I got up this morning and said a short prayer that my day would go well as I headed down to do battle with MacLife. I arrived at their downtown location with the intent to inform the technician to halt all actions relative to our service dispute until I arrived at their Overland (30 minute drive from my house) location for talks with their owners.
I entered to find that not one, but both owners were there, a suitably rare occurrence I'm told. Apparently their roof was leaking over one of their displays and an employee had called in with a Kidney infection. Behold the wonderful and terrible power of prayer.
It was clear to me they were not going to let me have the screen. They believed that the PMU portion of the logic board which regulated voltage had gone bad and that the machine was not long for this world. I accepted this explanation as that was part and parcel to my suspicions back on the 15th of last month.
I felt that I at least owed them a $49 diagnostic fee and nothing else because the remainder could have been avoided with an accurate diagnosis. They still wanted to make an attempt to acquire my screen and wrestle with Apple to that end. One owner felt it was worth a short while the other believed it was a lost cause. I tended to fall somewhere in the middle as usual.
I had a nice conversation with the owners, asked them about the new Macbook Air and bantered a little bit. Turns out they are really knowledgeable in that regard. Then, one of them helped me carry what remained of my iMac back to my car.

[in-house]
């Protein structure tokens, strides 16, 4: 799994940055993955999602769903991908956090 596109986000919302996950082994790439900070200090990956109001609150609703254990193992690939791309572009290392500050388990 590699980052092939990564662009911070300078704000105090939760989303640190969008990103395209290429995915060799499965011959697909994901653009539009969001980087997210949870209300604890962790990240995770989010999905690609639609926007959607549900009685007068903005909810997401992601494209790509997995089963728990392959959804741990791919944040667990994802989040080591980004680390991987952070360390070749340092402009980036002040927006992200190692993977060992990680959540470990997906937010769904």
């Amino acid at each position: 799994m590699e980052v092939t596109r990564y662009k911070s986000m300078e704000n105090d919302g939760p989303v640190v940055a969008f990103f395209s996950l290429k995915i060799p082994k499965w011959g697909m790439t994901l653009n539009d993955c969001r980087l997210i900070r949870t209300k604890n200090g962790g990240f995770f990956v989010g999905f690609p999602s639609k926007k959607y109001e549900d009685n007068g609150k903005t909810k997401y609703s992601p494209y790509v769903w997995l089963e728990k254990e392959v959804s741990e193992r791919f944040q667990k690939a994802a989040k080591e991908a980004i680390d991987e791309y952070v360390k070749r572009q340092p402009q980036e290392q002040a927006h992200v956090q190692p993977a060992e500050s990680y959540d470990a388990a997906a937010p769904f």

I think that the lesson I would take from all this is to listen to yourself more than you do anyone else. Had I followed my instincts and had the display removed before I took it home, I would have avoided a lot of trouble... assuming they still had my screen when they made the promise initially.
In the end I still have a computer I can't use for work and I'm light $49 dollars I expected to pay anyway. That they allowed my computer to leave their shop less functional than when it entered only proves they don't hold themselves to the same standards I would hold myself. Simply, I navigate this life attempting to do no harm.
I would caution anyone that wishes to use MacLife's services to get everything you are told in writing, make sure you ask lots of questions and follow your instincts. In the end, I haven't tried visiting the Apple Store in the Mall for service so I can only say that MacLife is likely the lesser of those two evils if you need repairs done to your Mac. If there is a third option for having a Mac repaired in Boise, I'd love to hear about it.